Improved system for protein engineering of the hydroxylase component of soluble methane monooxygenase
UNSPECIFIED. (2002) Improved system for protein engineering of the hydroxylase component of soluble methane monooxygenase. APPLIED AND ENVIRONMENTAL MICROBIOLOGY, 68 (11). pp. 5265-5273. ISSN 0099-2240Full text not available from this repository.
Official URL: http://dx.doi.org/10.1128/AEM.68.11.5265-5273.2002
Soluble methane monooxygenase (sMMO) of Methylosinus trichosporium OB3b is a three-component oxygenase that catalyses the O-2- and NAD(P)H-dependent oxygenation of methane and numerous other substrates. Despite substantial interest in the use of genetic techniques to study the mechanism of sMMO and manipulate its substrate specificity, directed mutagenesis of active-site residues was previously impossible because no suitable heterologous expression system had been found for expression in a highly active form of the hydroxylase component, which is an (alphabetagamma)(2) complex containing the binuclear iron active site. A homologous expression system that enabled the expression of recombinant wild-type sMMO in a derivative of M. trichosporium OB3b from which the chromosomal copy of the sMMO-encoding operon had been partially deleted was previously reported. Here we report substantial development of this method to produce a system for the facile construction and expression of mutants of the hydroxylase component of sMMO. This new system has been used to investigate the functions of Cys 151 and Thr 213 of the alpha subunit, which are the only nonligating protonated side chains in the hydrophobic active site. Both residues were found to be critical for the stability and/or activity of sMMO, but neither was essential for oxygenation reactions. The T213S mutant was purified to >98% homogeneity. It had the same iron content as the wild type and had 72% wild-type activity toward toluene but only 17% wild-type activity toward propene; thus, its substrate profile was significantly altered. With these results, we have demonstrated proof of the principle for protein engineering of this uniquely versatile enzyme.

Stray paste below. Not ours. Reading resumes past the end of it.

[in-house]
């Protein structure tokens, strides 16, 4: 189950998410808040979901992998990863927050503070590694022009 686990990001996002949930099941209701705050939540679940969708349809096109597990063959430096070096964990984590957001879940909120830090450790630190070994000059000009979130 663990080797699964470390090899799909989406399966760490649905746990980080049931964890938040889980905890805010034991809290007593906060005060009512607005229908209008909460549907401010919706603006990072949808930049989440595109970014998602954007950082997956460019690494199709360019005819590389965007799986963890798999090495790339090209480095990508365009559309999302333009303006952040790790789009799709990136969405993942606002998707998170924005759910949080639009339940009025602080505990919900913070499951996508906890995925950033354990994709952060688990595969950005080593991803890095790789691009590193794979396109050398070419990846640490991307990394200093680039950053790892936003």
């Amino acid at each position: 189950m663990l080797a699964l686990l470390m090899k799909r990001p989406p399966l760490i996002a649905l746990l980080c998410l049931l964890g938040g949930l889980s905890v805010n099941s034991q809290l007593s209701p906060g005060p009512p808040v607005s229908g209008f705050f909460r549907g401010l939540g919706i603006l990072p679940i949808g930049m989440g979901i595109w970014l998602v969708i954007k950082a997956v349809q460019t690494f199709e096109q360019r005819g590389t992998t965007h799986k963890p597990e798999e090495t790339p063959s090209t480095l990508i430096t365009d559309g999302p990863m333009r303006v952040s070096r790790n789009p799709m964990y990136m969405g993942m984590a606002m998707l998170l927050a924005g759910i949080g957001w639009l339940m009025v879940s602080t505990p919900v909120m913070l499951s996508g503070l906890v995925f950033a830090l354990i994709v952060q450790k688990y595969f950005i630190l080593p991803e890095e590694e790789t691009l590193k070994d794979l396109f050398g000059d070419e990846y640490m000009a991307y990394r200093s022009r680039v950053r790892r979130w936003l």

|Item Type:||Journal Article|
|Subjects:||T Technology > TP Chemical technology
Q Science > QR Microbiology
|Journal or Publication Title:||APPLIED AND ENVIRONMENTAL MICROBIOLOGY|
|Publisher:||AMER SOC MICROBIOLOGY|
|Official Date:||November 2002|
|Number of Pages:||9|
|Page Range:||pp. 5265-5273|
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